Sea Alarm’s staff is heavily involved in the EUROWA Module project, which is co-funded by the European Commission. The project has just started its second and last year, in which two training events are amongst the main deliveries.
As explained in previous newsletters, the EUROWA Module project aims to define a model by which European oiled wildlife response experts from different countries can work together on an international response team to assist responders in another European country who are dealing with the challenges of an oiled wildlife incident.
This model had already been described as part of a previous European project (2006/2007) and is now being realized. The primary target of the EUROWA Module project (2015/2016) is to describe the technical and management aspects of responding internationally, set up a response structure and various types of facilities, and train responders at different levels of qualification to make response and facility operations successful.
As part of its design, the project bridges the gap between international responders who are mobilized to assist, and local responders who need their assistance to fill gaps. Both groups will benefit from the project as it works to standardise roles and procedures. The project also creates a coherent educational engine through which European countries can increase their national response capabilities, and at the same time make their expertise internationally available as part of mutual assistance between countries.
Sea Alarm staff is currently working with the project partners to prepare for two main training events, scheduled for September and October 2016. These events are primarily intended to train the EUROWA Module project group, but an additional limited number of external participants may also be invited.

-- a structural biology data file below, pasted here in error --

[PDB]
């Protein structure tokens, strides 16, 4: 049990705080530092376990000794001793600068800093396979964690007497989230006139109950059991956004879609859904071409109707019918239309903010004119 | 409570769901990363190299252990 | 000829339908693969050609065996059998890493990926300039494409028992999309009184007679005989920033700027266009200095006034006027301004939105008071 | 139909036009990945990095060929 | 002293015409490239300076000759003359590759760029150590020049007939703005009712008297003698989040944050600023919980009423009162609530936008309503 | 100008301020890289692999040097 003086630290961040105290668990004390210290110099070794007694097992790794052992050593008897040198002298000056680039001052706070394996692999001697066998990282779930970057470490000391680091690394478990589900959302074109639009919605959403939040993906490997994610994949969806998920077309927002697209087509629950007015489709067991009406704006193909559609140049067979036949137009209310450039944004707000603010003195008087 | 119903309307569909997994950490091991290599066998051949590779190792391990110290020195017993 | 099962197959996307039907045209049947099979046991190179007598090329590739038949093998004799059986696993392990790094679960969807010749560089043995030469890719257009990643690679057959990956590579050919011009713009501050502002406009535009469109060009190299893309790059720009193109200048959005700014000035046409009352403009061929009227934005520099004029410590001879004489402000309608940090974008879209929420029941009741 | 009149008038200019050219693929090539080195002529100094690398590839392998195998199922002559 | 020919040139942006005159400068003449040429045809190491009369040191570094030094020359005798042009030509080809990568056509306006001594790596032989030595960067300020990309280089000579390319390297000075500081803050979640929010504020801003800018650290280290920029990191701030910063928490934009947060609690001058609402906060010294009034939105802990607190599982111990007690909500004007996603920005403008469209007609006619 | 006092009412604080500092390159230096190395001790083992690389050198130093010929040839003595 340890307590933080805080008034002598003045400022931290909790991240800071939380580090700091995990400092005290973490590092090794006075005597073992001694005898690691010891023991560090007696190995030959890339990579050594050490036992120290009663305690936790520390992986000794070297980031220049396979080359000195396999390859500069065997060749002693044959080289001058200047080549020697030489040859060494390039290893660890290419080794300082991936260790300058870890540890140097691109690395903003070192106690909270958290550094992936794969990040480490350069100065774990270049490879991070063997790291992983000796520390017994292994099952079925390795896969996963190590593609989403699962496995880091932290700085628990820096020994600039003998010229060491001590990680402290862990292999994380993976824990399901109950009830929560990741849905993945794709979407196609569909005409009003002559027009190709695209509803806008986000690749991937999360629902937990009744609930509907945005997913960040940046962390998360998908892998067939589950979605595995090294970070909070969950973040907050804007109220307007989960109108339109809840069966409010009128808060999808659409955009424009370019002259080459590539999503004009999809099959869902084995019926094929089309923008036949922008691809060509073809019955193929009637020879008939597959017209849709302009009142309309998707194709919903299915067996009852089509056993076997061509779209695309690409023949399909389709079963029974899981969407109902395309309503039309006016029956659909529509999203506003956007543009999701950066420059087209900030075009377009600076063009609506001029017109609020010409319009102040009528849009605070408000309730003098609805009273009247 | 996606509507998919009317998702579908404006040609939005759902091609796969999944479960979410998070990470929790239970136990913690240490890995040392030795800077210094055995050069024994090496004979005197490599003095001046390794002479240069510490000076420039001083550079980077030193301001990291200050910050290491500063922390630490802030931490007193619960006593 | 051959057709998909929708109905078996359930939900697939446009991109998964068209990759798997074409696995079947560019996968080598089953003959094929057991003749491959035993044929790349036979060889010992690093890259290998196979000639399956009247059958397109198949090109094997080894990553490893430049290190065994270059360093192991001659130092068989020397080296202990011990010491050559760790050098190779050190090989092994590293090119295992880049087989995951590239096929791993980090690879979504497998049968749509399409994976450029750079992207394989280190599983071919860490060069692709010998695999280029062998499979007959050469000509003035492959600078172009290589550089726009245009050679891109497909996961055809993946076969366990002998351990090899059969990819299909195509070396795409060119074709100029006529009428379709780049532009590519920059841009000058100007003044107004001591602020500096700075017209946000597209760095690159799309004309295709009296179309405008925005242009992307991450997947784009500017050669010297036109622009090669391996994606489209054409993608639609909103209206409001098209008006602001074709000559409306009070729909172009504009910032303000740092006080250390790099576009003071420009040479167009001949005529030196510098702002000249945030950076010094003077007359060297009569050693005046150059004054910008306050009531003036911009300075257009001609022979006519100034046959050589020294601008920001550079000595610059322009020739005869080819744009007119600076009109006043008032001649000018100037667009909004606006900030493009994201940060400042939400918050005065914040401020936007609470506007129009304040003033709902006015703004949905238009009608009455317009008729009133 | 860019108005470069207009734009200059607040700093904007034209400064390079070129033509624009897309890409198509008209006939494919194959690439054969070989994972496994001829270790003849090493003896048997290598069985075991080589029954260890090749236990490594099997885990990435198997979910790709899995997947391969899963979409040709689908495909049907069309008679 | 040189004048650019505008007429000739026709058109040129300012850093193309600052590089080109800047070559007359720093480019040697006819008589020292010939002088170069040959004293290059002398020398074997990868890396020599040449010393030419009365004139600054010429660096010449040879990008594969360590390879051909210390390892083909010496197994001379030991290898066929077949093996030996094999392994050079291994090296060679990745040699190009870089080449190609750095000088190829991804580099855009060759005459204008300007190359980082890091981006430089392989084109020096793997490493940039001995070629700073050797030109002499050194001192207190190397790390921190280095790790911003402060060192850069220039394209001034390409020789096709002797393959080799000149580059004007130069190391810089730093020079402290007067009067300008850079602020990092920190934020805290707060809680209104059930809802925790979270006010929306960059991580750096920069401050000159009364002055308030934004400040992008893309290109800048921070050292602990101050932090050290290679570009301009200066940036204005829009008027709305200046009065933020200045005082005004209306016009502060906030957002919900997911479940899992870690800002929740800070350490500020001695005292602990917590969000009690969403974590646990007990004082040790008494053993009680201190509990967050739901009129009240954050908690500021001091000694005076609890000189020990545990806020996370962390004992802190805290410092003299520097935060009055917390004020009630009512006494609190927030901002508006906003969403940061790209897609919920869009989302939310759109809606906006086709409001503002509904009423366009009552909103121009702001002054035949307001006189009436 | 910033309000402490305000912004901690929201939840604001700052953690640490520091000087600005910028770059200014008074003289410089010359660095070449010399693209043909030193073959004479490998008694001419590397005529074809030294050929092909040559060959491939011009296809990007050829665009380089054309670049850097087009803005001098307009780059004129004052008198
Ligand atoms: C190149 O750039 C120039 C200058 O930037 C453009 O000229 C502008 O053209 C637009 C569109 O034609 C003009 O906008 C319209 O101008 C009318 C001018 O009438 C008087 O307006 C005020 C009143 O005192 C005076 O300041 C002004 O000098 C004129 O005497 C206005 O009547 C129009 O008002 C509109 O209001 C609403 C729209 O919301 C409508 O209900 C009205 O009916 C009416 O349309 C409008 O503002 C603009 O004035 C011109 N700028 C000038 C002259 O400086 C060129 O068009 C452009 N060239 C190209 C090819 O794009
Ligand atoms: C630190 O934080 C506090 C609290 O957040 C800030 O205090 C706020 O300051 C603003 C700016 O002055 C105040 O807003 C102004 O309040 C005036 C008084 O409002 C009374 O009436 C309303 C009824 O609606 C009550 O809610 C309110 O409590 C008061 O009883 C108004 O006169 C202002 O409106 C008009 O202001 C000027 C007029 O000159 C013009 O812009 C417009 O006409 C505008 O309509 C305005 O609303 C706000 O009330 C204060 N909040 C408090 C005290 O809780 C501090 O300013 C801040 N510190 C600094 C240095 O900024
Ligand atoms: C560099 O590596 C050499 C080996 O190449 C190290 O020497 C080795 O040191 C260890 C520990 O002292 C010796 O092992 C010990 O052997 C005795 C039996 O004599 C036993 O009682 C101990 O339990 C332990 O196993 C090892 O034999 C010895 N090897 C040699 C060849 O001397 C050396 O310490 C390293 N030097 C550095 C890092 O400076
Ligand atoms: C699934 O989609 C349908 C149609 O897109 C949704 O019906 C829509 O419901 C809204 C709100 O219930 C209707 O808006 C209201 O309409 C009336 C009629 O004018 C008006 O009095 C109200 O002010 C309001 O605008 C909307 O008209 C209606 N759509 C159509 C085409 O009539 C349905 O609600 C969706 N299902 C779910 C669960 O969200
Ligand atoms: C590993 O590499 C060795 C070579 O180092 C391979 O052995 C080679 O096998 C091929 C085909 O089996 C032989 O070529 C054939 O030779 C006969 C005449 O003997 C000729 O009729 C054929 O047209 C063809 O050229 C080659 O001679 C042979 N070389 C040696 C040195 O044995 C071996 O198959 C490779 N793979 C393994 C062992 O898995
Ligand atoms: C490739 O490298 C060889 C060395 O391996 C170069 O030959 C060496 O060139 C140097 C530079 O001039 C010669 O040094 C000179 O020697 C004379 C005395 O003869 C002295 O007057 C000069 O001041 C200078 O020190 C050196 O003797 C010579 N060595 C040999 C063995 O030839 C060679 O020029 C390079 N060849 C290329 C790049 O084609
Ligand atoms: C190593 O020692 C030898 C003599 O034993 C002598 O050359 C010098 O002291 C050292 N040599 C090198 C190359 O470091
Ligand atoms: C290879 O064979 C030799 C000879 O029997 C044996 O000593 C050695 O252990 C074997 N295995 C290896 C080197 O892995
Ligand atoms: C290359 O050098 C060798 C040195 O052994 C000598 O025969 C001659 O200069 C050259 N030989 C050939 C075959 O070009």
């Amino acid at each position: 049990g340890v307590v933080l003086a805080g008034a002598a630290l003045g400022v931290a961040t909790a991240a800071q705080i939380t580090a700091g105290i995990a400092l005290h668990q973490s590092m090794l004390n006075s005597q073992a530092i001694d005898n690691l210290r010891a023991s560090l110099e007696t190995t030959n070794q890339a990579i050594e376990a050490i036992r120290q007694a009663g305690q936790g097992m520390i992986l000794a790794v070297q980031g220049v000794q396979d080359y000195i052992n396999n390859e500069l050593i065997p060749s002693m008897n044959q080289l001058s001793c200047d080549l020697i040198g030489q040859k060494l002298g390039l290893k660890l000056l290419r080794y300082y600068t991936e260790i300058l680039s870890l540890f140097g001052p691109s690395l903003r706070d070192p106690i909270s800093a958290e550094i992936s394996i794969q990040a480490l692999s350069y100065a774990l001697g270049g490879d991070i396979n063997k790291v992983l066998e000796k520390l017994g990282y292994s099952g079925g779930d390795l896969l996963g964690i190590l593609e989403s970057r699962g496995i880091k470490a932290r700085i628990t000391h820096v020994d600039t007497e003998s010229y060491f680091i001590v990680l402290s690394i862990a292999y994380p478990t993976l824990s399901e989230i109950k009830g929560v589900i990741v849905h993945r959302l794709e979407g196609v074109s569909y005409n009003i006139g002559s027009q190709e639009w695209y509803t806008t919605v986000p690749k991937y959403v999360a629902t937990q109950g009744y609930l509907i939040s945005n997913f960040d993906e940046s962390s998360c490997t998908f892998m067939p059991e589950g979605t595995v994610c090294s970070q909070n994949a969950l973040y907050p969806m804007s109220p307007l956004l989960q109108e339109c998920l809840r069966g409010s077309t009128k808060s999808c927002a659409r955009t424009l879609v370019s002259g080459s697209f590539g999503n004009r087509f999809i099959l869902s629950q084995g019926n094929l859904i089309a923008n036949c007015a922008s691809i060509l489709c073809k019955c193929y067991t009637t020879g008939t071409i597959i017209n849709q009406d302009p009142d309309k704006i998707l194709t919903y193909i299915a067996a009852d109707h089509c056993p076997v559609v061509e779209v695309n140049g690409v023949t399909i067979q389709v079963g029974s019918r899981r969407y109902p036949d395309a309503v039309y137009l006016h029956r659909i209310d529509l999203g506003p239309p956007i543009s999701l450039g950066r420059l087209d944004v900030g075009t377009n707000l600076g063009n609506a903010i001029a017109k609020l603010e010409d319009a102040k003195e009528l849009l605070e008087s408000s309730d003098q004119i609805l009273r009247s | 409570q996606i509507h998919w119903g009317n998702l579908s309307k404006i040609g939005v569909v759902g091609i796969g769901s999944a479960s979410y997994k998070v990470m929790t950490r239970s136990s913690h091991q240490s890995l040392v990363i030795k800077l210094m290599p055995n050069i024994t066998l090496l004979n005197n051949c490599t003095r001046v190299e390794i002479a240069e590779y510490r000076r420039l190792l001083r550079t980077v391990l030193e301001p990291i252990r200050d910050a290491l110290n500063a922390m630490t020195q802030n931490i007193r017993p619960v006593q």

The experience gained from the training events, which will test the various courses developed as part of the project, will be used to further optimize the impact of those courses in the post-project period, as Sea Alarm and its partners will continue to ensure the courses are presented annually.
An Oiled Wildlife Veterinarians and Rehabilitation Facility Managers course, and a separate course for Advanced Wildlife Responders, are being developed as modular courses, and will be provided as part of the events in 2016. Both 2016 courses, which will take place at the Wildlife Rescue Centre Ostend (WRCO), a rehabilitation facility purpose-built for rapid conversion to specialised oiled animal response, combine classroom instruction and hands-on exercises.
The EUROWA Module will produce handbooks and guidelines for the project, and will also use e-learning tools for general audiences to understand the philosophy behind it. The message to that audience will include the importance of having integrated oiled wildlife response plans in place to ensure that a wildlife response is optimally embedded in a country’s oil spill response preparedness.